Today and every July 11, 7-Eleven stores give out free small Slurpees. Guess it isn’t surprising that a company with that name would want to do something for its customers on the date of 7/11, right?
If you're interested in an icy treat, you may think a Slurpee Lite, which debuted in May of 2012 and has half the calories of the classic Slurpee, is a healthy option. Let's take a closer look at an eight-ounce Slurpee Lite Fanta Sugar Free Mango Lemonade Flavor, a drink that claims to be "naturally flavored" and "0% juice," and its 13 ingredients. (Confession: I had to look many of these up since I had no idea what they were.)
1. Water. This is an easy one, and it's not surprising that it is the first ingredient, since I would expect that from a Slurpee. Unfortunately, it goes down hill from here.
2. Dextrin. A starch usually made from corn, potato, arrowroot, rice, or tapioca, this is typically used as an additive to hold ingredients together or as a thickening agent. Right off the bat, this makes you wonder what needs holding together.
3. Erythritol. While this sugar alcohol/sweetener does not provide as many calories as sugar because it is not completely absorbed into the body, a high intake of sugar alcohol in general has been found to cause gastrointestinal distress in many people.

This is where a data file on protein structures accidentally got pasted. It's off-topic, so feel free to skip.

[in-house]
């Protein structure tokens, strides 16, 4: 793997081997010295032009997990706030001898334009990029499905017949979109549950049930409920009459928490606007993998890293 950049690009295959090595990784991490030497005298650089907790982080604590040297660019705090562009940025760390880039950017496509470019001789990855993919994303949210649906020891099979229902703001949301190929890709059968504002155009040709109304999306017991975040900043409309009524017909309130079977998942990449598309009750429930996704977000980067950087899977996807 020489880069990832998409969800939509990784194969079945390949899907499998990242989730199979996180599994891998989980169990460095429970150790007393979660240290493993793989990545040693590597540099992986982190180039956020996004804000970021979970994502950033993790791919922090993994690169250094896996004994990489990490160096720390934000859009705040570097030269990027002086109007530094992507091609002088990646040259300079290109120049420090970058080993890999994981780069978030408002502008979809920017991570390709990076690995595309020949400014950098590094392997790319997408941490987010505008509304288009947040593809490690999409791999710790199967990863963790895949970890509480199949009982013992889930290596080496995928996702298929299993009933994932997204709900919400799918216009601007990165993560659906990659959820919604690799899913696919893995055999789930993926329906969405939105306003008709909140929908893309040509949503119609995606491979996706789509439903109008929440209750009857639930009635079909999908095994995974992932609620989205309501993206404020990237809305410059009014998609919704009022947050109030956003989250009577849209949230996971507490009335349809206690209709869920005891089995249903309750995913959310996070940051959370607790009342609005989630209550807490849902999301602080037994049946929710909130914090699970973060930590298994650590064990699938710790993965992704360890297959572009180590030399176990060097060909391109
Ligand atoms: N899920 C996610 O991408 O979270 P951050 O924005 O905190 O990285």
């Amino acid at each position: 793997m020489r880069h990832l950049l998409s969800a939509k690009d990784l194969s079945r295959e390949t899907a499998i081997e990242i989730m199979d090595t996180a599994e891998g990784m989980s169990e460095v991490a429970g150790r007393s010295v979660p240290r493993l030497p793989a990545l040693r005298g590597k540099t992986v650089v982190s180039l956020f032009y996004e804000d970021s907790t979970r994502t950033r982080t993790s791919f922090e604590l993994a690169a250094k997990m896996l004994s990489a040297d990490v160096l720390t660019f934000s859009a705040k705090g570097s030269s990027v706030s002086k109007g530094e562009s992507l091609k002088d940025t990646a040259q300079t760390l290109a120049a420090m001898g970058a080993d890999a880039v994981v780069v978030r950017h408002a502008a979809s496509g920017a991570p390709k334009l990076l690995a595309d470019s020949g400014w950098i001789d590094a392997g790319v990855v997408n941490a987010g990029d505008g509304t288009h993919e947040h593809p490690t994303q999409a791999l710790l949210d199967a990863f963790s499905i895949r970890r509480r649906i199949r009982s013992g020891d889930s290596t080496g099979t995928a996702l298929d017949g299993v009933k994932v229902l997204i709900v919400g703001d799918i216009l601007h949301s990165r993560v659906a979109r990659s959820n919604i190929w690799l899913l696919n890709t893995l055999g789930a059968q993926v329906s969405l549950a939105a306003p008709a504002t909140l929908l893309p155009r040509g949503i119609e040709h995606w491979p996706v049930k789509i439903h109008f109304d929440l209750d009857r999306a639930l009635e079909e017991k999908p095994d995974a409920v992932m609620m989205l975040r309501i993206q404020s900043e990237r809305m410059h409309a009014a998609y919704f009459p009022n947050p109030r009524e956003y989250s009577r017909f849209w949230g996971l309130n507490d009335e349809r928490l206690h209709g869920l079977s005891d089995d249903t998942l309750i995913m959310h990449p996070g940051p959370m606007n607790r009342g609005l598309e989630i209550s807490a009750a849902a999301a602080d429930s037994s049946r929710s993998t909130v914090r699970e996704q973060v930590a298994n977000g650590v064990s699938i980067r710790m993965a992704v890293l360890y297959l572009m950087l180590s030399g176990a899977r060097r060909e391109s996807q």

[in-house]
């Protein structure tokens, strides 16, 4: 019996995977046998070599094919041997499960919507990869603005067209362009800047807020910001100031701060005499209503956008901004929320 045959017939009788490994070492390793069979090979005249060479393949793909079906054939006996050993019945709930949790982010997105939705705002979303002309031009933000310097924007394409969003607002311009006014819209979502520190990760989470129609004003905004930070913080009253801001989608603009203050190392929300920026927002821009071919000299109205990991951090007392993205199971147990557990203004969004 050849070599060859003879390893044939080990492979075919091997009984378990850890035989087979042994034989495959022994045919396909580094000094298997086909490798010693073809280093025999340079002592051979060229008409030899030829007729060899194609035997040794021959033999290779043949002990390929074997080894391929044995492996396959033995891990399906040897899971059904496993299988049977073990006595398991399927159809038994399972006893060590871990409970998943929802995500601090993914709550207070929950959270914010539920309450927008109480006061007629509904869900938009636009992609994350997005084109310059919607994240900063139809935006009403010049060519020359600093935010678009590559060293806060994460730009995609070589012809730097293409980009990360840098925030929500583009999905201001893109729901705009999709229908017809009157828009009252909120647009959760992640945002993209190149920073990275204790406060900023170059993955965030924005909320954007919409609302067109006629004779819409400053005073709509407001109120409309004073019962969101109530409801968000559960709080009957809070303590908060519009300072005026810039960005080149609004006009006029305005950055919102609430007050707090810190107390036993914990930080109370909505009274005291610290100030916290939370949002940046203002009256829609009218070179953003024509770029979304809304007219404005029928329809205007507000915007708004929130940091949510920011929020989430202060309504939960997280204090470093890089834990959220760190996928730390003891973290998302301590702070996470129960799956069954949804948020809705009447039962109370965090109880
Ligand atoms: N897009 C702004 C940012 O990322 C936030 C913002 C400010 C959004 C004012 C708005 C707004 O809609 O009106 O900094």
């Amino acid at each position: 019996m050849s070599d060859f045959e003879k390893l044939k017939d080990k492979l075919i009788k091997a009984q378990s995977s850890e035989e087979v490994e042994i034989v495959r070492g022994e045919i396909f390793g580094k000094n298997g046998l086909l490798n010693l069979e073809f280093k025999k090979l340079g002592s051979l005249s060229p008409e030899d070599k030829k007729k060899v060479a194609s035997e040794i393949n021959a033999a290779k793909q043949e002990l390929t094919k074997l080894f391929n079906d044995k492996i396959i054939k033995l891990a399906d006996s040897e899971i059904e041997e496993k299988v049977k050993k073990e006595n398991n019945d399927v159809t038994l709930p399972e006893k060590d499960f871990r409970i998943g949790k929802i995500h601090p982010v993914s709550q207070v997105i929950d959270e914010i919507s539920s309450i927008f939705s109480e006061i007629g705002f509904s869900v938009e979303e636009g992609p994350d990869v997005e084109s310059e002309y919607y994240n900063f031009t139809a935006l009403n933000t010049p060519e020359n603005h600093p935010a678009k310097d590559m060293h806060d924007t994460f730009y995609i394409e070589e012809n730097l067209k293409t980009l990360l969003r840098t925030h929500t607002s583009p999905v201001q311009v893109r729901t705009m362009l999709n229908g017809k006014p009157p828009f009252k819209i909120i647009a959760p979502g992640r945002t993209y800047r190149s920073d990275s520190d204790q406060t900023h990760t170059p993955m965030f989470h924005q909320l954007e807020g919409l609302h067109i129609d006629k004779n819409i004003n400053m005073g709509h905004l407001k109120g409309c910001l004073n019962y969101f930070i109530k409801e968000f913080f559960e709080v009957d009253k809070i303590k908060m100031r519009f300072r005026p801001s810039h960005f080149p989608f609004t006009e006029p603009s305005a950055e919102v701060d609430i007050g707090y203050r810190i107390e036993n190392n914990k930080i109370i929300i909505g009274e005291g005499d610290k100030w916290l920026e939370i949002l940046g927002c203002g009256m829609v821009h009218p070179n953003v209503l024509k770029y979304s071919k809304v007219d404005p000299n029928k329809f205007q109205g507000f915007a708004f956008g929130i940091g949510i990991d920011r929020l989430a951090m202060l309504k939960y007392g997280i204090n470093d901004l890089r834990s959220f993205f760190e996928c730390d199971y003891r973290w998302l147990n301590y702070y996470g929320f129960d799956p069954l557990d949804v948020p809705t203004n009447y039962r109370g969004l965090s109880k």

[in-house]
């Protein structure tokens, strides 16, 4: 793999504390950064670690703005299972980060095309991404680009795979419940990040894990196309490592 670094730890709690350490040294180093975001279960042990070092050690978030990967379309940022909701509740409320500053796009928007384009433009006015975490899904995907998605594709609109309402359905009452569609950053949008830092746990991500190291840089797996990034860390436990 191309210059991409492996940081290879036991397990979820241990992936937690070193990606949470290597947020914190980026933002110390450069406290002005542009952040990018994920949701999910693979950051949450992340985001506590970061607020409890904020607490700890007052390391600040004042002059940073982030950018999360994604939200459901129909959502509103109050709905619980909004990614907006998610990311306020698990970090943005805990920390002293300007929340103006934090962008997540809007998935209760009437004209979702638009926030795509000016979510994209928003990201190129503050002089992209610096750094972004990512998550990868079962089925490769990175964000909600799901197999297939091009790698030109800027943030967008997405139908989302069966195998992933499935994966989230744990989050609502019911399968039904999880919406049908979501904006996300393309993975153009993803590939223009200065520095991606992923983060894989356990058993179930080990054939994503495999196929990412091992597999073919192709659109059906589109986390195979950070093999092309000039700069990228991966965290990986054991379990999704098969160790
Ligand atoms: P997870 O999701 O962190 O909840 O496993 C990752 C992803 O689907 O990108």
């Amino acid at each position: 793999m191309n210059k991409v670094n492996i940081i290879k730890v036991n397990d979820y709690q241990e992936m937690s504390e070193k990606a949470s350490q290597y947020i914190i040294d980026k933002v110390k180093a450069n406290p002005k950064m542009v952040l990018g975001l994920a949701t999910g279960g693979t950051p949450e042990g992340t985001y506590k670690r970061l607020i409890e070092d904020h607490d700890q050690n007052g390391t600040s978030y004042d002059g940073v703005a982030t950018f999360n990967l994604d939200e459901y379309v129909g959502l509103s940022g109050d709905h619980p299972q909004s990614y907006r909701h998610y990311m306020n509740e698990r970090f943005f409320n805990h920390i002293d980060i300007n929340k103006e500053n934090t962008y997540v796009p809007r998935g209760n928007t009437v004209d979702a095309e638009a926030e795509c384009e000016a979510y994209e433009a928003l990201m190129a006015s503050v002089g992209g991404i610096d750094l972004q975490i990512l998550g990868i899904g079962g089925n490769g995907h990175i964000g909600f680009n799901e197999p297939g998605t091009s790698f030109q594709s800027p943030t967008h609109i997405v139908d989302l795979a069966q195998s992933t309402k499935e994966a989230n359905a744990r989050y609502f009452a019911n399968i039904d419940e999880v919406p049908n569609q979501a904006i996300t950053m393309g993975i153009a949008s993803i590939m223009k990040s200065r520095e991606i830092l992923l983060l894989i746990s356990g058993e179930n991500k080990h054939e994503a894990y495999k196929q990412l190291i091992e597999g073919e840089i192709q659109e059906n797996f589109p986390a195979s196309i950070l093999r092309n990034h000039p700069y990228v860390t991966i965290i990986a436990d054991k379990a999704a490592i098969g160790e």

4. Glycerin. You may be familiar with this ingredient in soap, but it's actually used as a fat emulsifier, preservative, sweetener, or thickener in many manufactured foods. I am clueless to its exact purpose in this Slurpee.
5. Citric acid. Since this is a “natural” preservative that's used to add an acidic or sour taste to foods and soft drinks, I wonder if this where the taste comes from?
6. Potassium benzoate. I'm curious as to why they needed yet another preservative, this time one that inhibits the growth of mold, yeast, and some bacteria.
7. Gum acacia. This is used as a stabilizer. (Interesting that we still haven’t gotten to any "real" foods on this ingredients list so far.)
8. Quillaia extract. An absorbent substance/food additive used in baked goods, frozen dairy products, and puddings, and as a foaming agent in soft drinks. I never realized that a Slurpee "foamed."
9. Natural flavors. Listed this way, I'm not even sure at all where they are from.
10. Sucralose. Also know as Splenda, obviously this is one of the many ways of which they were able to decrease the calories from the original version.
11. Sugar extract. I have no idea what this is besides being a form of sugar.
12. Glycerol ester of wood rosin. Yet another food additive used as an emulsifier and stabilizer, simply, I don’t even like the sound of this one
13. Yellow 6. This commonly used food coloring is very controversial as to its relationship with increasing the risk of cancer.
I don’t know about you, but sometimes a free food or drink just isn’t worth it. Today (and every day), I am going to stick my straw in a cold glass of water with lemon instead.